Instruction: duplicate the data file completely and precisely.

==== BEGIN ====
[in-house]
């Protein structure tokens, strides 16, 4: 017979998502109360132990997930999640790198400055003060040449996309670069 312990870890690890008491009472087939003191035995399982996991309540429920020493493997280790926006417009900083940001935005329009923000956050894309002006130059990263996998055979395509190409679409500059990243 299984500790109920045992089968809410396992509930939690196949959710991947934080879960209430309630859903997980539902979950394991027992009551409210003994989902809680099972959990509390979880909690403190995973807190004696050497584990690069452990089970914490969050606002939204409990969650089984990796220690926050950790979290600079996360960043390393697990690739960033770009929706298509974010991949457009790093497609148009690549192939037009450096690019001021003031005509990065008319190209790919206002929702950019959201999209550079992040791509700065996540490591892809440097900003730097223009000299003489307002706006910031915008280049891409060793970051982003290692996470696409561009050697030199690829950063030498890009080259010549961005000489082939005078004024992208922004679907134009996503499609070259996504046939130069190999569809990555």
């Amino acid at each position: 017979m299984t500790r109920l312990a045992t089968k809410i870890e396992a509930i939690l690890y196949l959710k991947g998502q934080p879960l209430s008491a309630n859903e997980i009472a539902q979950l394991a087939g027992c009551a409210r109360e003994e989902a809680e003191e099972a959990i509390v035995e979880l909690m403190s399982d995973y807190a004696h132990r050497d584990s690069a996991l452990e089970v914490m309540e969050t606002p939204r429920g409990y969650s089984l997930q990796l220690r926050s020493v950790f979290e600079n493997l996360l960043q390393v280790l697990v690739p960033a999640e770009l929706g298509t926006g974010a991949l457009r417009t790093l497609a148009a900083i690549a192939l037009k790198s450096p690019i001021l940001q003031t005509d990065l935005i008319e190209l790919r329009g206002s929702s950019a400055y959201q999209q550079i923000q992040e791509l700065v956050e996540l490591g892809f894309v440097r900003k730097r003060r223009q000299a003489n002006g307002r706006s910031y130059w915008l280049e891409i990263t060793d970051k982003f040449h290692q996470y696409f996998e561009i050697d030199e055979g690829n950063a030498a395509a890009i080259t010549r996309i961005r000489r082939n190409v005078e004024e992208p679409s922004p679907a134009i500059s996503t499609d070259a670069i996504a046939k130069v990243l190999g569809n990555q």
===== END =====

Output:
[in-house]
């Protein structure tokens, strides 16, 4: 017979998502109360132990997930999640790198400055003060040449996309670069 312990870890690890008491009472087939003191035995399982996991309540429920020493493997280790926006417009900083940001935005329009923000956050894309002006130059990263996998055979395509190409679409500059990243 299984500790109920045992089968809410396992509930939690196949959710991947934080879960209430309630859903997980539902979950394991027992009551409210003994989902809680099972959990509390979880909690403190995973807190004696050497584990690069452990089970914490969050606002939204409990969650089984990796220690926050950790979290600079996360960043390393697990690739960033770009929706298509974010991949457009790093497609148009690549192939037009450096690019001021003031005509990065008319190209790919206002929702950019959201999209550079992040791509700065996540490591892809440097900003730097223009000299003489307002706006910031915008280049891409060793970051982003290692996470696409561009050697030199690829950063030498890009080259010549961005000489082939005078004024992208922004679907134009996503499609070259996504046939130069190999569809990555």
């Amino acid at each position: 017979m299984t500790r109920l312990a045992t089968k809410i870890e396992a509930i939690l690890y196949l959710k991947g998502q934080p879960l209430s008491a309630n859903e997980i009472a539902q979950l394991a087939g027992c009551a409210r109360e003994e989902a809680e003191e099972a959990i509390v035995e979880l909690m403190s399982d995973y807190a004696h132990r050497d584990s690069a996991l452990e089970v914490m309540e969050t606002p939204r429920g409990y969650s089984l997930q990796l220690r926050s020493v950790f979290e600079n493997l996360l960043q390393v280790l697990v690739p960033a999640e770009l929706g298509t926006g974010a991949l457009r417009t790093l497609a148009a900083i690549a192939l037009k790198s450096p690019i001021l940001q003031t005509d990065l935005i008319e190209l790919r329009g206002s929702s950019a400055y959201q999209q550079i923000q992040e791509l700065v956050e996540l490591g892809f894309v440097r900003k730097r003060r223009q000299a003489n002006g307002r706006s910031y130059w915008l280049e891409i990263t060793d970051k982003f040449h290692q996470y696409f996998e561009i050697d030199e055979g690829n950063a030498a395509a890009i080259t010549r996309i961005r000489r082939n190409v005078e004024e992208p679409s922004p679907a134009i500059s996503t499609d070259a670069i996504a046939k130069v990243l190999g569809n990555q």